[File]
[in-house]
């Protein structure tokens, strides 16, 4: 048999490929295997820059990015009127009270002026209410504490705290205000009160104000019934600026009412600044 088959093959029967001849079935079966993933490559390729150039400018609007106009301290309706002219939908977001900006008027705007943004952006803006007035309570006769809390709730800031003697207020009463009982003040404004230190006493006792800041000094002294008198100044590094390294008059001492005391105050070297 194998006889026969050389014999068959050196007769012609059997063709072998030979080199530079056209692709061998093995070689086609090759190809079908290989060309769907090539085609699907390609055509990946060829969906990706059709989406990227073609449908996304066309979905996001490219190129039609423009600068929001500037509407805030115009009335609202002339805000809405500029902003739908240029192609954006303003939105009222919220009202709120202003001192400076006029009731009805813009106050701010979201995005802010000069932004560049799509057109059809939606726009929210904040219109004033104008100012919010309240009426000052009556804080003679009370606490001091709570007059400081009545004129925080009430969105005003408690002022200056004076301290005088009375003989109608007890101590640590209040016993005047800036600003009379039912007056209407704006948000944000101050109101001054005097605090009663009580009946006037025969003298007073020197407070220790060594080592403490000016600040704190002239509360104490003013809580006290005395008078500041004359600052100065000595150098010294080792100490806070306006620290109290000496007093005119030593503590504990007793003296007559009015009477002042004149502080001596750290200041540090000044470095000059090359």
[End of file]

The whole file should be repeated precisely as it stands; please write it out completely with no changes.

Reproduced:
[in-house]
């Protein structure tokens, strides 16, 4: 048999490929295997820059990015009127009270002026209410504490705290205000009160104000019934600026009412600044 088959093959029967001849079935079966993933490559390729150039400018609007106009301290309706002219939908977001900006008027705007943004952006803006007035309570006769809390709730800031003697207020009463009982003040404004230190006493006792800041000094002294008198100044590094390294008059001492005391105050070297 194998006889026969050389014999068959050196007769012609059997063709072998030979080199530079056209692709061998093995070689086609090759190809079908290989060309769907090539085609699907390609055509990946060829969906990706059709989406990227073609449908996304066309979905996001490219190129039609423009600068929001500037509407805030115009009335609202002339805000809405500029902003739908240029192609954006303003939105009222919220009202709120202003001192400076006029009731009805813009106050701010979201995005802010000069932004560049799509057109059809939606726009929210904040219109004033104008100012919010309240009426000052009556804080003679009370606490001091709570007059400081009545004129925080009430969105005003408690002022200056004076301290005088009375003989109608007890101590640590209040016993005047800036600003009379039912007056209407704006948000944000101050109101001054005097605090009663009580009946006037025969003298007073020197407070220790060594080592403490000016600040704190002239509360104490003013809580006290005395008078500041004359600052100065000595150098010294080792100490806070306006620290109290000496007093005119030593503590504990007793003296007559009015009477002042004149502080001596750290200041540090000044470095000059090359």